By Alan Prendergast
By Michael Roberts
By Michael Roberts
By Amber Taufen
By Patricia Calhoun
By William Breathes
By Michael Roberts
By Melanie Asmar
"Hold on," he says. "I've ridden with this guy before. These guys are great. Hop in!"
"I rode with this guy and his mom," he tells his girlfriend as they climb into the middle seat. "What happened to that sweet car you had?"
"It's in the shop," the Jester says.
I strike up a conversation with the young woman. She tells me that she's ridden in a gypsy cab before, when she and her friends were picked up outside the Diamond Cabaret by two identical, black Denalis. "My friends called them," she says. "It was one of those you-have-to-be-in-the-know type of things. They were total jerks, though. These guys are much better."
We drive the couple to their nearby apartment. BoobyTrap collects $15 and we dip back into the fray.
Throughout the evening, every passenger we've picked up has shown some initial trepidation. At 1:38 a.m., we pick up our only customer with absolutely no misgivings.
The white, twentysomething man bounds into the van as though it were piloted by his best friend, high-fives the Reporter and demands that the Jester turn up the music. His enthusiasm is deceptive. In a matter of seconds, alcohol washes over him like a tidal wave, leaving him haggard and confused, marooned in the shipwreck that has become his evening. This is the Drunk.
"Where to, man?" the Jester asks.
The Drunk just stares at him.
"Where to?" the Jester repeats.
"Take a right," the Drunk admits reluctantly, as if undergoing interrogation.
We take a right and go to the end of the block, where the Jester is once again forced to negotiate with his client. Mack truck was inebriated, but she was composed compared to this kid. This kid is shattered.
"Tenth and Josuhish . . ." the Drunk slurs.
"Tenth and Josephine!" he yells with a childish, temper-tantrum-like cadence.
As we drive east on 17th, the Drunk struggles to stay awake, his head bobbing until his chin hits his chest, then snapping back to attention. With every snap back, the Drunk turns to look at the Reporter, and though my presence is indeed out of the ordinary, this is far too difficult a connection for him to make. The Drunk just stares. We get to 10th and Josephine, where we are clumsily coached through a Botanic Gardens parking lot to the front door of the gentleman's apartment.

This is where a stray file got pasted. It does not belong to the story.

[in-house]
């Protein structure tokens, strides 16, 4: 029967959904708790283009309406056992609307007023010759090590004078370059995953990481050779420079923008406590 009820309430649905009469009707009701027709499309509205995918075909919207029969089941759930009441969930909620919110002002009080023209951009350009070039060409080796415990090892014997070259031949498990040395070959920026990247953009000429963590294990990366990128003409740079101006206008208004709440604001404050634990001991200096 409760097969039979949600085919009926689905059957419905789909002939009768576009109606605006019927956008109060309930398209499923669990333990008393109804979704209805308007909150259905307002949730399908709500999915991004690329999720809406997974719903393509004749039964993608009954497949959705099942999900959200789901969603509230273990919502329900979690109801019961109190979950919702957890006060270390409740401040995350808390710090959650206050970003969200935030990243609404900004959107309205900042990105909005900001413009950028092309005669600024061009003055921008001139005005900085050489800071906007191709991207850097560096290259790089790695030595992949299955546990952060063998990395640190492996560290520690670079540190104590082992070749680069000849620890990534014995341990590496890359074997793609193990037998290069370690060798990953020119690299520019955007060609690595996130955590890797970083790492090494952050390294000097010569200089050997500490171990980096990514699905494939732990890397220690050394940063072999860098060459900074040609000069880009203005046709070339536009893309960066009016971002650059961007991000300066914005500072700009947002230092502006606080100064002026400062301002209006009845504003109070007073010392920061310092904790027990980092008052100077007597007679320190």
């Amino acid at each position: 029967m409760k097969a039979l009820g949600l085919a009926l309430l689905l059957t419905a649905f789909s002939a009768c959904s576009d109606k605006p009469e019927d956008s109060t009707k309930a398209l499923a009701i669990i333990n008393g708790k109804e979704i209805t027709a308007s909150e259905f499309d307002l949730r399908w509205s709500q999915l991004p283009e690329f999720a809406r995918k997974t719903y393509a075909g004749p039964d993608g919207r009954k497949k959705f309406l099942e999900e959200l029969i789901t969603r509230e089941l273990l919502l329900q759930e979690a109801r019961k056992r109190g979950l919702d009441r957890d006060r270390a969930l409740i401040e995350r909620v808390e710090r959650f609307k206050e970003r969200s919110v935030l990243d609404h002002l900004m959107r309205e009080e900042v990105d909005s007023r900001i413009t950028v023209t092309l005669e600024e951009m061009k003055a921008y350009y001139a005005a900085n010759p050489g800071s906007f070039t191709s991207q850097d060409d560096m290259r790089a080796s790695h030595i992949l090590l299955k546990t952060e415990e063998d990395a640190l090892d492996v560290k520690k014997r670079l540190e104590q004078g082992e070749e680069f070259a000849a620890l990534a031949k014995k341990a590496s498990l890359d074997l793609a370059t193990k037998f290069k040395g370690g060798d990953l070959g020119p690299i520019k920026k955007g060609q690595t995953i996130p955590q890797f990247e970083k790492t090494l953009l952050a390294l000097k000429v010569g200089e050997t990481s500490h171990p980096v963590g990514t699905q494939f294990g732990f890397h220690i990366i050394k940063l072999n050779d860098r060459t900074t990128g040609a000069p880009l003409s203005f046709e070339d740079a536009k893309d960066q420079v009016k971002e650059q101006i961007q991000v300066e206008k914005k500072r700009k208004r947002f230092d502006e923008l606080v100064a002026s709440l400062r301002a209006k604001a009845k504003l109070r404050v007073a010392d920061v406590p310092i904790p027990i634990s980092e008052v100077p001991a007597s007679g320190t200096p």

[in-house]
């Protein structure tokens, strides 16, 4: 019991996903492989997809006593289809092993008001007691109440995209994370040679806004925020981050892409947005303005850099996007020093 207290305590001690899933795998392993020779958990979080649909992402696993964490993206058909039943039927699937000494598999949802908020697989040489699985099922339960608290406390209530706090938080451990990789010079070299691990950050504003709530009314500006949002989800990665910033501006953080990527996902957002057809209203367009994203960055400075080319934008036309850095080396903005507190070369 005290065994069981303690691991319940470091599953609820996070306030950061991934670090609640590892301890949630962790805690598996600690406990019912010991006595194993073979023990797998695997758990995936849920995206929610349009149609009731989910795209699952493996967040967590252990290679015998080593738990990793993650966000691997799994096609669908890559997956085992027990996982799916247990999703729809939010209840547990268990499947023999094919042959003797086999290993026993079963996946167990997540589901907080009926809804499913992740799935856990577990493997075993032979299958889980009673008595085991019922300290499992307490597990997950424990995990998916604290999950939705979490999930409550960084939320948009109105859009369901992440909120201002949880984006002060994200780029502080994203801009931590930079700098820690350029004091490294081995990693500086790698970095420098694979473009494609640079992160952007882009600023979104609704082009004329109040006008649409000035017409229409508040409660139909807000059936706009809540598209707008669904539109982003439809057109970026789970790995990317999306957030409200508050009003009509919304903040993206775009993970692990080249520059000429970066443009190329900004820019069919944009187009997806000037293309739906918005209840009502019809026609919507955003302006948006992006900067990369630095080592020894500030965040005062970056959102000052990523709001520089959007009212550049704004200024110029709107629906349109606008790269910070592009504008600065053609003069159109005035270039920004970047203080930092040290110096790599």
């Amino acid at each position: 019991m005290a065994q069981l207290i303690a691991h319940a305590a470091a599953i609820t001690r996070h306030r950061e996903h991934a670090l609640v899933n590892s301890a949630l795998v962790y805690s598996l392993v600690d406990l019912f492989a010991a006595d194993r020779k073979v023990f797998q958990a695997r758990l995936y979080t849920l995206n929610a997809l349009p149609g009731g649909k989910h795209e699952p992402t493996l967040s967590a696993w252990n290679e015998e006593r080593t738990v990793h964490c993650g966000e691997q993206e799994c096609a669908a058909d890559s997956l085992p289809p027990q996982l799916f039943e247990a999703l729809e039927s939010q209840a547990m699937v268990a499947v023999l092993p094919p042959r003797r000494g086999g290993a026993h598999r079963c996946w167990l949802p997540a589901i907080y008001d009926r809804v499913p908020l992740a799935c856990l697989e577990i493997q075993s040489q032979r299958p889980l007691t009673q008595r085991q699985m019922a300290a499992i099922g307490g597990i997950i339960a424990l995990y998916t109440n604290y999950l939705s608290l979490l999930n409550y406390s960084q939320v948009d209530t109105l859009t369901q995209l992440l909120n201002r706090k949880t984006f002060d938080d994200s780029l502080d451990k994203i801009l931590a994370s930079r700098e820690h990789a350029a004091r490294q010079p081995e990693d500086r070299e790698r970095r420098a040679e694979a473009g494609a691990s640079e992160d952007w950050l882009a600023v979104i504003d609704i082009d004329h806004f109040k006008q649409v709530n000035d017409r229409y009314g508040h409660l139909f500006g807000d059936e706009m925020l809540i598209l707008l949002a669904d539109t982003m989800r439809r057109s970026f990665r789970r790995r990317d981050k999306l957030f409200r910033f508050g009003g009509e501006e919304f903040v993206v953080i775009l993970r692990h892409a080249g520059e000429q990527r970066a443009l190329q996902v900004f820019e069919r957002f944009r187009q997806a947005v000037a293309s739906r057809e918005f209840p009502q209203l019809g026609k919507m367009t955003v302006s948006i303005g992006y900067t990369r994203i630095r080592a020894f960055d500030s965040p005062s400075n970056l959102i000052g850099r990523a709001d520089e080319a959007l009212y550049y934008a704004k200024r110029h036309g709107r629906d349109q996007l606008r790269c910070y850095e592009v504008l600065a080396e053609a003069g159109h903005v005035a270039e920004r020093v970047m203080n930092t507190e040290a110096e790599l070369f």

"What'd did owe yous?" he asks, fumbling for his wallet.
"Whatever price you feel is fair," the Jester says in a calm, rehearsed fashion.
Disbelief conquers the face of the Drunk. His jaw drops open slightly.
"What the hell are you talking about?"
"You can just pay us whatever you think is correct."
"That's why I'm asking you!" the Drunk whines, sounding remarkably like an exasperated Napoleon Dynamite.
"Well, ten bucks would be great," the Jester says.
"Seven," the Drunk responds.
The Jester makes no comment, and the Drunk hands him a five-dollar bill and two ones. He struggles to remove himself from the van but suffers a bout of remorse and collapses heavily back into his seat with a sigh. The Drunk scours his pockets for more bills and hands the Jester another dollar. He starts to climb out but again realizes the error of his frugal ways. Finding one more bill in his pocket, he flings it at the Jester.
"That's it," he says. "That's all you're getting from me."
The Drunk hurls himself out of the cab, trips on the curb and collapses to the concrete. He's quickly upright, though, and disappears behind a bush into his place. The Jester picks up the Drunk's most recent donation, and we're shocked to see that it's a twenty-dollar bill. Tomorrow morning, the Drunk will be even more surprised.
It's a few minutes past two in the morning, and BoobyTrap and the Reporter are exhausted. Both point out that the Jester is relatively close to each of their homes, and that now would be an opportune time to drop them off. But the Jester isn't hearing any of it.
"There should be people downtown for a little while yet," he says. "There's still people out there who need rides."